in Contingency in International Law: On the Possibility of Different Legal Histories, eds. Kevin Jon Heller and Ingo Venzke (Oxford University Press, 2021), pp. 199-212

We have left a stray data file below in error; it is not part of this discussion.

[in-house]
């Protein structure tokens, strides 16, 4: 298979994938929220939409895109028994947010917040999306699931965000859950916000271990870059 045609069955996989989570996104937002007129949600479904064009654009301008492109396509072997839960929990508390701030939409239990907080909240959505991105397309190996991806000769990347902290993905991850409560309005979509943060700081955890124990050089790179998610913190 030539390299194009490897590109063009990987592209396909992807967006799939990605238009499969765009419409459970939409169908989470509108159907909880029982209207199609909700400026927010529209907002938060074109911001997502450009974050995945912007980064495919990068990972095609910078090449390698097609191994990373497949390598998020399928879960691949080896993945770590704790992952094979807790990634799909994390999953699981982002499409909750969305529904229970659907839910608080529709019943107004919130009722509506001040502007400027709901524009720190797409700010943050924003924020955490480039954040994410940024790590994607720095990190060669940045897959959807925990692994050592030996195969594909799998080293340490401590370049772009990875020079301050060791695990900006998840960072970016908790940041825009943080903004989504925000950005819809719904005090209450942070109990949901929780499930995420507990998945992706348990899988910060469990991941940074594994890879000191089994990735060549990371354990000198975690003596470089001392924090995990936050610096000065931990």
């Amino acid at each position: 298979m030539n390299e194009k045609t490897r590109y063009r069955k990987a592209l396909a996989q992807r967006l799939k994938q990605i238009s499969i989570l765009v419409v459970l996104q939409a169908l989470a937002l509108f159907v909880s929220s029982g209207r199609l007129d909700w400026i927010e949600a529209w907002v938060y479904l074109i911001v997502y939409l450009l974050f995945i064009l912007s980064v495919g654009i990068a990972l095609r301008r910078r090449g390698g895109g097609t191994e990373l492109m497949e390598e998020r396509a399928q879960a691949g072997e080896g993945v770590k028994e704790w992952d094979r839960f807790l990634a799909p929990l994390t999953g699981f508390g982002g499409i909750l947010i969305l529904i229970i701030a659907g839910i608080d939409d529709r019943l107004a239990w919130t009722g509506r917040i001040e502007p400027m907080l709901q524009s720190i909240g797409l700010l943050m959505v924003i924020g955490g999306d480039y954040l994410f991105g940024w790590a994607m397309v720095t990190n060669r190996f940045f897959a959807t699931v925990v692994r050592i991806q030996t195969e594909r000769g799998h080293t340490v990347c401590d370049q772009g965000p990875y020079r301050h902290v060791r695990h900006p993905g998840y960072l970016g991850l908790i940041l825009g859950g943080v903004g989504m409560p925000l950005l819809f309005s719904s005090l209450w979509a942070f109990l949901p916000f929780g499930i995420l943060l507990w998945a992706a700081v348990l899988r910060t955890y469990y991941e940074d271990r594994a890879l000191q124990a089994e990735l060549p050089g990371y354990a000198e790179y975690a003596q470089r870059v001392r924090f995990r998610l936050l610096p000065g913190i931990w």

Abstract: No single international organisation oversees and enforces global migrant rights or plans and facilitates migrant movement. Migrant rights are fragmented among, inter alia, human rights and labour law. Why does no clear, comprehensive international regime exist to integrate migrant law and provide oversight for all migrants as international refugee law and institutions do for refugees? Scholars have cited a 1951 US decision to withdraw support for a migration regime that involved communist participation. But the Cold War explanation sidesteps, among other things, the creation of an intergovernmental migration regime outside the communist world. Both the refugee and migration regimes subsequently paralleled one another’s development, but architectural differences ultimately rendered one more robust. This chapter shows how decisions that shaped the differences between these regimes were not entirely determined by the Cold War, while demonstrating how decisions related to another overarching historical force—decolonisation—resulted in the expression of these differences.